kamran replied:

    Tracy- I am totally obsessed with the Canal House series! I recently purchased all 6 volumes at a local Williams-Sonoma and I don’t regret spending that much. The photos are great, the recipes are great, and with the book being on back-order nearly everywhere, I’m sure other people out there agree.

  • Kulsum at JourneyKitchen
    July 7th, 2011
    5

    Beautiful shots Kamran! Total love. This is the kind of flavor I grew up with even though I like to go all fancy now with ice cream flavors there is nothing like strawberry vanilla swirled ice cream!

  • The Café Sucré Farine
    July 7th, 2011
    6

    Looks just fantastic, I wish good strawberries were still available where I live!

    kamran replied:

    To be honest, you can use even the most vile of strawberries and come out with some pretty kick-butt ice cream. If they’re not sweet, I’d add a little more sugar to them when making the “sauce” and let them macerate for a little while before even putting them on the heat. The beauty about this recipe is that it can easily be made year-round and that it can easily be adopted. Now that I think about it… A crumbling of graham crackers over the top of the ice cream (when serving…) would be fantastic. I’ll stop thinking out loud now.

  • Jessica @ How Sweet
    July 7th, 2011
    7

    Gorgeous photos!

  • Lauren at Keep It Sweet
    July 7th, 2011
    8

    Great photos and what a delicious ice cream!

  • Gail
    July 7th, 2011
    9

    Kamran, your photos are so beautiful. Love your process, love your sensibility.

  • Jen @ My Kitchen Addiction
    July 7th, 2011
    10

    Kamran, this ice cream looks simply amazing! Love all of the photos… Just lovely!!

  • Evan
    July 7th, 2011
    11

    I second your view on congruity and peace, and we have the same idea of those notions in a Saturday morning. This ice cream looks positively addictive; not just the definition of summer, but a definition within parentheses. And it’s just cut to the near front of my ice cream to-do list line – right behind brown sugar miso.

    Thank you for the recipe, Kamran, and the beautiful photos and story to match.

  • Naz
    July 7th, 2011
    12

    The photographs are so tantalizing! I tried making ice cream with milk, half & half, and butter ( I thought it would make up for the lack of heavy cream). Butter wasn’t the best idea, it floated to the top made a thick shell. Though, I think it kept the ice cream from getting icy or crystalized because I didn’t stir it after I let it freeze. Anyway, I will definitely have to try this. I have to get ice cream-literate before the summer is over. My mom and I love making things homemade because we know what exactly is going into our food.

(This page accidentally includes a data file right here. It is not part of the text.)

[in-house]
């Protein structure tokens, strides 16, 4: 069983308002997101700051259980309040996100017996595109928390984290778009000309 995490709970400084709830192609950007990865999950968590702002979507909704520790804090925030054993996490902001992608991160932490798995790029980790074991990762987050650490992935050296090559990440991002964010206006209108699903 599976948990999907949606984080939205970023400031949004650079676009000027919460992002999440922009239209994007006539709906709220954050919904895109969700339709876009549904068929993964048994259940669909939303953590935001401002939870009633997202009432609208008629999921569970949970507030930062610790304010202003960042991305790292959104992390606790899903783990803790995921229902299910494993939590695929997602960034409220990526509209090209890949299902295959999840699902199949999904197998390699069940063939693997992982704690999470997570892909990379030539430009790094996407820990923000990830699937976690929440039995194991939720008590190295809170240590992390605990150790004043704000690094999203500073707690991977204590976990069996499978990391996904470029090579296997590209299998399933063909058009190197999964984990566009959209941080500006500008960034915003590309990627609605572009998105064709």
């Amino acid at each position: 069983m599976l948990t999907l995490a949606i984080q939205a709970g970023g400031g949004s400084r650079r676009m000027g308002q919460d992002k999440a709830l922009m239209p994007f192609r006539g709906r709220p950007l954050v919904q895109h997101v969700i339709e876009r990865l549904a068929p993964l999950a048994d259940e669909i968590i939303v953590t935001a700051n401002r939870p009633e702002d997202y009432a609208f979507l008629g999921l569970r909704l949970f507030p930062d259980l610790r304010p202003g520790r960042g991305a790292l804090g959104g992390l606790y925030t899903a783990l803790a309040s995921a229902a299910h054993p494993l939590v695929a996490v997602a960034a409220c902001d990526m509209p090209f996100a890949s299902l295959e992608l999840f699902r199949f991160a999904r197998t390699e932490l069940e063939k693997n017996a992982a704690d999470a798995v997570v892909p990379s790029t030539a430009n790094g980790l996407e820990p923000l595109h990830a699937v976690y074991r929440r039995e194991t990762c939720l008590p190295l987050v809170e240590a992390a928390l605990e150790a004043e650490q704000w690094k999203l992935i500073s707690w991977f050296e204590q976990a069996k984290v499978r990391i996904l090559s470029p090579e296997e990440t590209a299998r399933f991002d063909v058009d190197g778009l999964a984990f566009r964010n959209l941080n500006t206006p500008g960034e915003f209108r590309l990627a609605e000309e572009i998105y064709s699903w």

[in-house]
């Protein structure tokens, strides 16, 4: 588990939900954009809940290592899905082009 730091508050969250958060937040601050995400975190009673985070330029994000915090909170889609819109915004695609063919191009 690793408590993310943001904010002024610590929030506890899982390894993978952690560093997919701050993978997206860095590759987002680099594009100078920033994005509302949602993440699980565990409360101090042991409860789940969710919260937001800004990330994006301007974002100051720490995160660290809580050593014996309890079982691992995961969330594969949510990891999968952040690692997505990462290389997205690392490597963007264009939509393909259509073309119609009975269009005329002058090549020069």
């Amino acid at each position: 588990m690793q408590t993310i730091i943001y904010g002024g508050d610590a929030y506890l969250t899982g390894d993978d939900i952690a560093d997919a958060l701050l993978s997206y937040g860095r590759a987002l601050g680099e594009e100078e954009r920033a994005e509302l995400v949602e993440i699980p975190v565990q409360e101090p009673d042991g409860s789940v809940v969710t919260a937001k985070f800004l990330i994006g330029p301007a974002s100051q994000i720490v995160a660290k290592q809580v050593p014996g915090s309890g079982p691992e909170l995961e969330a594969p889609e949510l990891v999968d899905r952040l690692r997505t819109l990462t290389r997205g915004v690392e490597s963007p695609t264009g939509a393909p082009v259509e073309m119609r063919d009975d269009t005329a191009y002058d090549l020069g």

Best wishes and keep up the good work!

  • kankana
    July 7th, 2011
    13

    That thing you said about watching fav series again and again .. that gives me peace at times when I watch FRIENDS (can you believe it ??!! ).. but mostly I think waking up after a sound sleep on a Saturday morning knowing I have the whole day in hand and making a breakfast or brunch with my husband ..would be complete inner peace I always look for :)
    This looks delicious .. and will try to make some for my husband !

  • Emily | Nomnivorous
    July 7th, 2011
    14

    As others have said, your writing is amazing once again. But that feeling, of cooking when no one is around, letting things set up, and pulling it out in the midst of activity? That is the best feeling ever. I made a chocolate-covered-strawberry pie this weekend for my roommate “while she wasn’t looking.” She found it in the fridge mid-process and was all surprised. When it was finally ready to be pulled out of the fridge, she was sooooo excited.

    Anyway, it’s a great feeling, and ice cream is all about those feelings!

    kamran replied:

    Emily- I adore that feeling, as well! And what a great roommate you are! Also- thank you for your kind words! :)

  • SMITH BITES
    July 7th, 2011
    15

    you know Kamran, i’m quite happy to read that you allowed yourself some space . . . space that gave you permission to do what you love doing – being in the kitchen. beautiful writing, beautiful photos and beautiful ice cream . . . makes me happy!

    kamran replied:

    Aww! Thanks Deb! :)

  • Lorraine @ Not Quite Nigella
    July 8th, 2011
    16

    Beautiful photos! And strawberry or raspberry swirl is my favourite ice cream flavour! :D

  • bayaderka
    July 8th, 2011
    17

    Truly impressed by your images. Natural and beautiful.

  • Sanjeeta kk
    July 8th, 2011